The husband and I were invited to a party for a friend at Pican in downtown Oakland on a Saturday evening. We had never been to Pican (California inspired Southern comfort food in downtown Oakland). All who have been there sing its’ praises, and I soon found out these praises were legit. We were there for light bites and drinks, which was probably better in the long run for my – at times – over-stimulated digestive system. Some family members and friends say I am super healthy and very disciplined, but when things don’t work well with the digestive system to the degree that I have experienced, you learn to just bypass those foods and find WONDERFUL tastes in and an appreciation for super natural foods. However, it can at times be hard for me to remember my dietary downfalls when tempted by a scrumptious corn meal and maple battered fried chicken breast in front of me. So, before getting sucked in to a couple days worth of stomach issues, (which probably would have been TOTALLY worth it) we said our good bye’s to our hostess and were on our way to grab dinner. We headed back towards the car, remembering the place we had parked outside of: Hawker Fare. The menu looked Thai, or what we could relate to as street Thai food, having had some experience with what has become a food truck nation in San Francisco. We were both excited to venture on in.
Upon entering Hawker Fare, the atmosphere made us comfortable and not as square as we think we are getting. We don’t drink very much (in fact my husband has cut down on even enjoying a beer or two per week or lattes because of some stomach issues) and we eat as healthfully as we can, when we can control it. This is due also to budget; we don’t eat out very much. SO…when we do, we want to take advantage of the amazing food that the Bay Area has to offer, while accommodating a shoe string budget that we allow ourselves for eating out. There was some really interesting electronica/hip hop/trance/dance music in the background, but it wasn’t playing so loud as to make the restaurant seem too hip for its own good. And the staff were super kind, were obviously really pumped about the menu themselves and happy to serve us, even thought we came in about 15 minutes before closing. Colorful and bold street art and random music and vintage movie posters spanned the walls. My favorite was what looked like a vintage flyer that read off, for each day of the week, an animal body part that was going to be served for that given day. Ethically uncomfortable? Or a sign of using the whole animal and respecting the food chain in all its glory? I think so. I am not a vegetarian, but I eat very little meat, and the meat I do eat usually comes in small amounts and, these days, in the form of organ meats (pates). I also love vegan and raw cuisine. But, when in Rome…and when the waitress mentioned that their beef “larb” (http://en.wikipedia.org/wiki/Larb) also had tender tripe mixed in? I was willing to give it second shot, despite having had tough and unmasked textured tripe in Morocco. THAT was an experience.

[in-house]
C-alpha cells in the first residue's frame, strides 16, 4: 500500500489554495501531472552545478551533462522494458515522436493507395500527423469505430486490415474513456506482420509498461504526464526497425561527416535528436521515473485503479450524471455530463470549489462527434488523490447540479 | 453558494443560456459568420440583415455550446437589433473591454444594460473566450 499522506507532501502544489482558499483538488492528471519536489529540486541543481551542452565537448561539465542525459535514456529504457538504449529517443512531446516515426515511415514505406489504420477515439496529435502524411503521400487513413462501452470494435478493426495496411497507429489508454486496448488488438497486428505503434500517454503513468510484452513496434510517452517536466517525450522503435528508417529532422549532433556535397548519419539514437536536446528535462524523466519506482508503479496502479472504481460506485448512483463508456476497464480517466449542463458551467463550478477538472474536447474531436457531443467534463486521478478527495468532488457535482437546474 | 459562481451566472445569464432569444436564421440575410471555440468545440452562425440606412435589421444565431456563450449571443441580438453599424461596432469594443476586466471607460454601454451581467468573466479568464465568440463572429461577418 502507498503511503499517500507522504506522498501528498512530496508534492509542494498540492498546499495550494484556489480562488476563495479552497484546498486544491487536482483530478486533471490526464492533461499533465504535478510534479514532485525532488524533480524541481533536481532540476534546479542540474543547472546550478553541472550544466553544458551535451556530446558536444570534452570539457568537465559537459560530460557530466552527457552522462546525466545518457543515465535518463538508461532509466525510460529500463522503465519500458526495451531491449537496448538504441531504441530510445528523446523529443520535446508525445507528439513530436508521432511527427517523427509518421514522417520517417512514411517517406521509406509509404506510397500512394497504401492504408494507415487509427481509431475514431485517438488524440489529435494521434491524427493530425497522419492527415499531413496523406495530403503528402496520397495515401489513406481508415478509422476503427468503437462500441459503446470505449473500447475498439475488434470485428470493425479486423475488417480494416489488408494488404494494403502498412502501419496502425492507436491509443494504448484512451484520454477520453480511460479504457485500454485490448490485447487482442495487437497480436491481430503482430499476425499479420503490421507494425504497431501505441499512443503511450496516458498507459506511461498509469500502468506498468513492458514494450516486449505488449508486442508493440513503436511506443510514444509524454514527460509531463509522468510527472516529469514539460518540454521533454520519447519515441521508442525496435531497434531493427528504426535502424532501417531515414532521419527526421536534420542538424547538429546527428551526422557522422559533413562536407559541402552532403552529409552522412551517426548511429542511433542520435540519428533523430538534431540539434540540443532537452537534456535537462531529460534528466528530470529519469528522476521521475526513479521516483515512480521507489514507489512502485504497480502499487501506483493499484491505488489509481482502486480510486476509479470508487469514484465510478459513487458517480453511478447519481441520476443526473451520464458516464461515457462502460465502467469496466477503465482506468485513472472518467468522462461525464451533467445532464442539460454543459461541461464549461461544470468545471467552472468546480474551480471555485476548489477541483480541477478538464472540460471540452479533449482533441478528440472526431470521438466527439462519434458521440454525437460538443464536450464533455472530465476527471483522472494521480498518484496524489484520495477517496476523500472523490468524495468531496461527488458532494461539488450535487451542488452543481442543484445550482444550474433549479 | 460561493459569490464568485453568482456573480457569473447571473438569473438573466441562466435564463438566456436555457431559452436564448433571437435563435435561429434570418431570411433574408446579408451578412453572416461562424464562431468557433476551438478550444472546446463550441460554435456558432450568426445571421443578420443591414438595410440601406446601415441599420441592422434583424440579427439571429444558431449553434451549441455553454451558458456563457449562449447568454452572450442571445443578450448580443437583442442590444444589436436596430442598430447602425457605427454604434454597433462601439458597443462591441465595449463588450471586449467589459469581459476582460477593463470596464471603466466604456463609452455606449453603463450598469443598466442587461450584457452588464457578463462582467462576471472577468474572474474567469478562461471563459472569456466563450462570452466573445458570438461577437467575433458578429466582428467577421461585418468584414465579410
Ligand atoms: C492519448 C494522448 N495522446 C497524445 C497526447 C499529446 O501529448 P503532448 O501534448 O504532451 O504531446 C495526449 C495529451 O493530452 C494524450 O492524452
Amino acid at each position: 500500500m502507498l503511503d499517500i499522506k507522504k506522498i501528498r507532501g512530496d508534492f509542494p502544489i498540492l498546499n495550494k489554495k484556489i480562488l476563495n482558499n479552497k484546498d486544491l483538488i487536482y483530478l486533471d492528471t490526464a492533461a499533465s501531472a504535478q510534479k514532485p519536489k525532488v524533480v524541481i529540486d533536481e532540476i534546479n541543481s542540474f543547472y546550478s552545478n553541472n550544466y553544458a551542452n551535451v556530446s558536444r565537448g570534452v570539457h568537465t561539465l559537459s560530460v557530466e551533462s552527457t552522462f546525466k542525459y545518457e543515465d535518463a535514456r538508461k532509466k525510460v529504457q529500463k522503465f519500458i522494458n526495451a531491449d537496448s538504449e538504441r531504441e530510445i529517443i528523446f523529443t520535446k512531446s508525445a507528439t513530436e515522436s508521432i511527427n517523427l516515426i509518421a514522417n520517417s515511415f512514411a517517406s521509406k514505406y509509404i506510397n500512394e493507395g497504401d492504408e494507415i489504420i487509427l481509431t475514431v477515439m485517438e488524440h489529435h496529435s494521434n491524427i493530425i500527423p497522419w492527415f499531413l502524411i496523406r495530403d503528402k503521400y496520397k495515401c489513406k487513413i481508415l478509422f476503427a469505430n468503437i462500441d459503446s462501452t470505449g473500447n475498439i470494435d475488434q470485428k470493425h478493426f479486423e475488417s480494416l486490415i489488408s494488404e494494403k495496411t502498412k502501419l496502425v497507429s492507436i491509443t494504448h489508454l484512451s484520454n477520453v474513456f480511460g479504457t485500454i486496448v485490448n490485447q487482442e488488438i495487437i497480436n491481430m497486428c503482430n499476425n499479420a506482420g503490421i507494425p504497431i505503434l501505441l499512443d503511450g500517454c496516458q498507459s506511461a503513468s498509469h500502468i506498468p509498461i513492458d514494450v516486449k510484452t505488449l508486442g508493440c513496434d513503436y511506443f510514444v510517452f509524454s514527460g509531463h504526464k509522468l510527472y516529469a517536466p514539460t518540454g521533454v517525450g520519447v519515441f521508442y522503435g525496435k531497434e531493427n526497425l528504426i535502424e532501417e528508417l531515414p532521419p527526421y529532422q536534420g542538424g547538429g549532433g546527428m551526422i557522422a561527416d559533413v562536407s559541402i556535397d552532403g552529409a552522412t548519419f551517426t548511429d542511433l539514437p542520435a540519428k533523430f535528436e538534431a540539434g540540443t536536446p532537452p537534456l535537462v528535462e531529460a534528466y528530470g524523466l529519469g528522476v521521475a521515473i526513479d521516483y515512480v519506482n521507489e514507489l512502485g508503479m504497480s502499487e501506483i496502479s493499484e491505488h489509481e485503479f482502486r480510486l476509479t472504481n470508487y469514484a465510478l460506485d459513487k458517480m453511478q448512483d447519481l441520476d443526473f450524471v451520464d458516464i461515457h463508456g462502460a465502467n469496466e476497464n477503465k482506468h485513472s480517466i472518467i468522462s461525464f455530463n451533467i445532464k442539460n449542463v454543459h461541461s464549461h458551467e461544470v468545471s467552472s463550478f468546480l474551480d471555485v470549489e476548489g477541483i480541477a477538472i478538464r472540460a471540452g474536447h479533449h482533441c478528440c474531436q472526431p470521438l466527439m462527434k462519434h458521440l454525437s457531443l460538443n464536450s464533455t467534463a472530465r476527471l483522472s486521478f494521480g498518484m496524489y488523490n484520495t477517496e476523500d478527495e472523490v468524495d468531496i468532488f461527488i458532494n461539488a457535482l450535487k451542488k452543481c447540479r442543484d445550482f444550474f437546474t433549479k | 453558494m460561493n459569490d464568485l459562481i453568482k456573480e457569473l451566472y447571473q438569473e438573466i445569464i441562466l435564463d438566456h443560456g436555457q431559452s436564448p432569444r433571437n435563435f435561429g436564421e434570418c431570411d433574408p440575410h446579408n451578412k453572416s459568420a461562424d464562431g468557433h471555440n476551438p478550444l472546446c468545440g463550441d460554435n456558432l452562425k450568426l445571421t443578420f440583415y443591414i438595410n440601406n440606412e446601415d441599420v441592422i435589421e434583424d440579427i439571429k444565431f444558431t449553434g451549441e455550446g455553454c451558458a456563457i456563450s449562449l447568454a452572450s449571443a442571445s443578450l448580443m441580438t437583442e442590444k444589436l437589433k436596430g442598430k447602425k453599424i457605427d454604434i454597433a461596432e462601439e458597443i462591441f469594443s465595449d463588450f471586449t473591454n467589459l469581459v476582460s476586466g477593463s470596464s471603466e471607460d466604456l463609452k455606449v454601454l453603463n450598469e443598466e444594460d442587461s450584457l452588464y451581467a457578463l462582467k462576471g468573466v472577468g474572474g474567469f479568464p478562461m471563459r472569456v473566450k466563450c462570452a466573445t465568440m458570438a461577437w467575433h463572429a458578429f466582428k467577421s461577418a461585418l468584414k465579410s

Our order: we got the green papaya salad, the beef larb and the “Kao Mun Gai”: poached chicken served with a salted mung bean sauce, fresh cucumber and cilantro leaves. The papaya salad and beef larb were really refreshing and had very complex flavors from some of my favorite ingredients mixed together: red onion, mint and cilantro. The Kao Mun Gai also came with a fried egg on top, so the side sauce made for a great accompaniment to the cracked and oozing yoke. It was delicious. Plus, it being 9:30pm, it’s always hard to properly digest heavier foods that close to hitting the sack.
Some interesting facts about cilantro, mint and the infamous mung bean, which can all be found in South East Asian cuisine:
Cilantro: from the carrot family, cilantro supports the spleen, stomach, bladder, and lungs and help as a diuretic. It supports perspiration and can treat a fever, as it is subtly spicy, but doesn’t usually provide as much discomfort as certain peppers can. It aids digestion, relieves intestinal distention and can help with nausea, soothes inflammation and quenches thirst. It is also believed that cilantro can be used to remove toxins, including heavy metals, from the nervous system and body tissues. The fresher it is the better!
Mint: this is a very cooling herb that I often forget about putting with savory dishes. it supports the lungs, liver and helps to disperse pathogens, i.e. viruses, and promotes the circulation of energy, blood and the lymph system. The essential oil of mint is also very useful and helpful: inflammation, nausea, indigestion, fever, flatulence and headaches may subside with its use. Mint tea with lemon and honey? Yes please.
Mung Beans: of sproutable seeds, mung bean ranks at the top with alfalfa seeds as easy to sprout, tasty and easy to use for many things: making into noodles or used for dal, in Indian cuisine. They are great legumes to eat in hot weather as they disperse body heat. Try a mung bean mash stew with coconut curry. SO tasty.
Next time you are in OAKLANDISH territory, pay a visit to Hawker Fare. It will take you into a really interesting part of Oakland where there is a heavy insurgence in its rich culture, expanses of empty corporate space, and where super creative people are setting up shop and making Oakland into an amazing place to venture into.
More on Hawker Fare:
Wood, Rebecca. (2010). The New Whole Foods Encyclopedia. New York, NY. Penguin Books.